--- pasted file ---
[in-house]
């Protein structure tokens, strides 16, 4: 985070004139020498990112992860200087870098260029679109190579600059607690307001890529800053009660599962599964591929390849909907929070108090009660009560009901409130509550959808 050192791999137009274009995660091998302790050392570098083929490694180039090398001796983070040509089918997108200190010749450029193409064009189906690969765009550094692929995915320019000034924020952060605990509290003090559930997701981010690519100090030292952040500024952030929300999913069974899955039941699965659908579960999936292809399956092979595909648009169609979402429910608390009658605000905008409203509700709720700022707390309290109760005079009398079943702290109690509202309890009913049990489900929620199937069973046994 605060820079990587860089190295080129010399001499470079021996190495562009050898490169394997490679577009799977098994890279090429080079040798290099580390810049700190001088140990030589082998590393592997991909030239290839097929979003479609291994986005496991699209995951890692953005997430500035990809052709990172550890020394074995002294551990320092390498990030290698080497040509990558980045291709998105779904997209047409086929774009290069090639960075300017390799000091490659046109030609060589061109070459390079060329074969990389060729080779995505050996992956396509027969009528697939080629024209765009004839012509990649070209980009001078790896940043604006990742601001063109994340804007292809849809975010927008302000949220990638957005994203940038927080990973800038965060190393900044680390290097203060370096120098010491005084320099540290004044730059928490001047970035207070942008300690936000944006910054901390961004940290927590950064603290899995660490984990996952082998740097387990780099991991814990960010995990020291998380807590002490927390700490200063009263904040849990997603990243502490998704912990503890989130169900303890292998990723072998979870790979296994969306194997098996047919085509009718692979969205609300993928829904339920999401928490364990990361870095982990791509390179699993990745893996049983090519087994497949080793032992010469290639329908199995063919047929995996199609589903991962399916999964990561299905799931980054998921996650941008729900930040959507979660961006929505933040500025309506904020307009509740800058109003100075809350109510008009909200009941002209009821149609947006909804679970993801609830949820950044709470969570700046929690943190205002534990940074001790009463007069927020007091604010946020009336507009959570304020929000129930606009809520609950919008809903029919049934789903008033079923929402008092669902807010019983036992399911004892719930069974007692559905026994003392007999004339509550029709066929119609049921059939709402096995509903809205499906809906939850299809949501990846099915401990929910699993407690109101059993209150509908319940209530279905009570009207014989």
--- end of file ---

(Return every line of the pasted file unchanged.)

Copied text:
[in-house]
């Protein structure tokens, strides 16, 4: 985070004139020498990112992860200087870098260029679109190579600059607690307001890529800053009660599962599964591929390849909907929070108090009660009560009901409130509550959808 050192791999137009274009995660091998302790050392570098083929490694180039090398001796983070040509089918997108200190010749450029193409064009189906690969765009550094692929995915320019000034924020952060605990509290003090559930997701981010690519100090030292952040500024952030929300999913069974899955039941699965659908579960999936292809399956092979595909648009169609979402429910608390009658605000905008409203509700709720700022707390309290109760005079009398079943702290109690509202309890009913049990489900929620199937069973046994 605060820079990587860089190295080129010399001499470079021996190495562009050898490169394997490679577009799977098994890279090429080079040798290099580390810049700190001088140990030589082998590393592997991909030239290839097929979003479609291994986005496991699209995951890692953005997430500035990809052709990172550890020394074995002294551990320092390498990030290698080497040509990558980045291709998105779904997209047409086929774009290069090639960075300017390799000091490659046109030609060589061109070459390079060329074969990389060729080779995505050996992956396509027969009528697939080629024209765009004839012509990649070209980009001078790896940043604006990742601001063109994340804007292809849809975010927008302000949220990638957005994203940038927080990973800038965060190393900044680390290097203060370096120098010491005084320099540290004044730059928490001047970035207070942008300690936000944006910054901390961004940290927590950064603290899995660490984990996952082998740097387990780099991991814990960010995990020291998380807590002490927390700490200063009263904040849990997603990243502490998704912990503890989130169900303890292998990723072998979870790979296994969306194997098996047919085509009718692979969205609300993928829904339920999401928490364990990361870095982990791509390179699993990745893996049983090519087994497949080793032992010469290639329908199995063919047929995996199609589903991962399916999964990561299905799931980054998921996650941008729900930040959507979660961006929505933040500025309506904020307009509740800058109003100075809350109510008009909200009941002209009821149609947006909804679970993801609830949820950044709470969570700046929690943190205002534990940074001790009463007069927020007091604010946020009336507009959570304020929000129930606009809520609950919008809903029919049934789903008033079923929402008092669902807010019983036992399911004892719930069974007692559905026994003392007999004339509550029709066929119609049921059939709402096995509903809205499906809906939850299809949501990846099915401990929910699993407690109101059993209150509908319940209530279905009570009207014989």